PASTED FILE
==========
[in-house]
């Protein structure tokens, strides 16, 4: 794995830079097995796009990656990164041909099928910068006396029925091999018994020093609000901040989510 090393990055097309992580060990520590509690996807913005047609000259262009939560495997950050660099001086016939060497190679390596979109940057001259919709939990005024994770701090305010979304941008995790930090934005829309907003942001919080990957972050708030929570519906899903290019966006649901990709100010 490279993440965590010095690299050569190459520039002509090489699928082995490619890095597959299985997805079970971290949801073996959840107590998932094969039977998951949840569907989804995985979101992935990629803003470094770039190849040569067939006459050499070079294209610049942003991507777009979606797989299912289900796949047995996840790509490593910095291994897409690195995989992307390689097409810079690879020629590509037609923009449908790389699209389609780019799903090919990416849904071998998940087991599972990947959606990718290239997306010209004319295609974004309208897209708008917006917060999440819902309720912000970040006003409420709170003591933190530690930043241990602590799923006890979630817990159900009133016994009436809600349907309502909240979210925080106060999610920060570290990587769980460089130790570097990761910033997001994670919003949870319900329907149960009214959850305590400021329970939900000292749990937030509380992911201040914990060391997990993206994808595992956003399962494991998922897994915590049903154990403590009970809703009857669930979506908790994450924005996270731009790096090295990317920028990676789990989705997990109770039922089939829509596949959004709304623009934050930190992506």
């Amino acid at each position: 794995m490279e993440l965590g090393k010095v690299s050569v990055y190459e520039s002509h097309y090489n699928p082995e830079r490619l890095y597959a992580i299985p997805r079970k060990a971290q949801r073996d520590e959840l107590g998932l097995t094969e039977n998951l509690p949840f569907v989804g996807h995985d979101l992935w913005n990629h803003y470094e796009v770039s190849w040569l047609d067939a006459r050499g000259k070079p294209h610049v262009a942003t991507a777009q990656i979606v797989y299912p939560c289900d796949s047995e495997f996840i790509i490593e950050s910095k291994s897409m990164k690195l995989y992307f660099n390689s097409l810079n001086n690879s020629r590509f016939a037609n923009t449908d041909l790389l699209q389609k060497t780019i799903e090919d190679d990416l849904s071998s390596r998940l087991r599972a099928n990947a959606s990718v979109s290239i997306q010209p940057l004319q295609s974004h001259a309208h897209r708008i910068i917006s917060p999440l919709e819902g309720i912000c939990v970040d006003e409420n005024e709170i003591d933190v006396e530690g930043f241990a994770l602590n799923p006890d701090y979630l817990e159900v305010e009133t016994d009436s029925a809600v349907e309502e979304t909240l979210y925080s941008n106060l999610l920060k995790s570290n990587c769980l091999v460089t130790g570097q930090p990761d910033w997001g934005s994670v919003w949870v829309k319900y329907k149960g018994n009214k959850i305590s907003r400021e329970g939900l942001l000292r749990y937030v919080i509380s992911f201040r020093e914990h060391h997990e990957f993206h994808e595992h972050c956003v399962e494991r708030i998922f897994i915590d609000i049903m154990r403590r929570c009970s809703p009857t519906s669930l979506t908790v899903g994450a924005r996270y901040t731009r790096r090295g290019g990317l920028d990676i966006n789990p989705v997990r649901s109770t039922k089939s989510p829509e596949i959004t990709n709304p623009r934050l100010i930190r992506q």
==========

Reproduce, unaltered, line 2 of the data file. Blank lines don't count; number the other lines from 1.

């Protein structure tokens, strides 16, 4: 794995830079097995796009990656990164041909099928910068006396029925091999018994020093609000901040989510 090393990055097309992580060990520590509690996807913005047609000259262009939560495997950050660099001086016939060497190679390596979109940057001259919709939990005024994770701090305010979304941008995790930090934005829309907003942001919080990957972050708030929570519906899903290019966006649901990709100010 490279993440965590010095690299050569190459520039002509090489699928082995490619890095597959299985997805079970971290949801073996959840107590998932094969039977998951949840569907989804995985979101992935990629803003470094770039190849040569067939006459050499070079294209610049942003991507777009979606797989299912289900796949047995996840790509490593910095291994897409690195995989992307390689097409810079690879020629590509037609923009449908790389699209389609780019799903090919990416849904071998998940087991599972990947959606990718290239997306010209004319295609974004309208897209708008917006917060999440819902309720912000970040006003409420709170003591933190530690930043241990602590799923006890979630817990159900009133016994009436809600349907309502909240979210925080106060999610920060570290990587769980460089130790570097990761910033997001994670919003949870319900329907149960009214959850305590400021329970939900000292749990937030509380992911201040914990060391997990993206994808595992956003399962494991998922897994915590049903154990403590009970809703009857669930979506908790994450924005996270731009790096090295990317920028990676789990989705997990109770039922089939829509596949959004709304623009934050930190992506």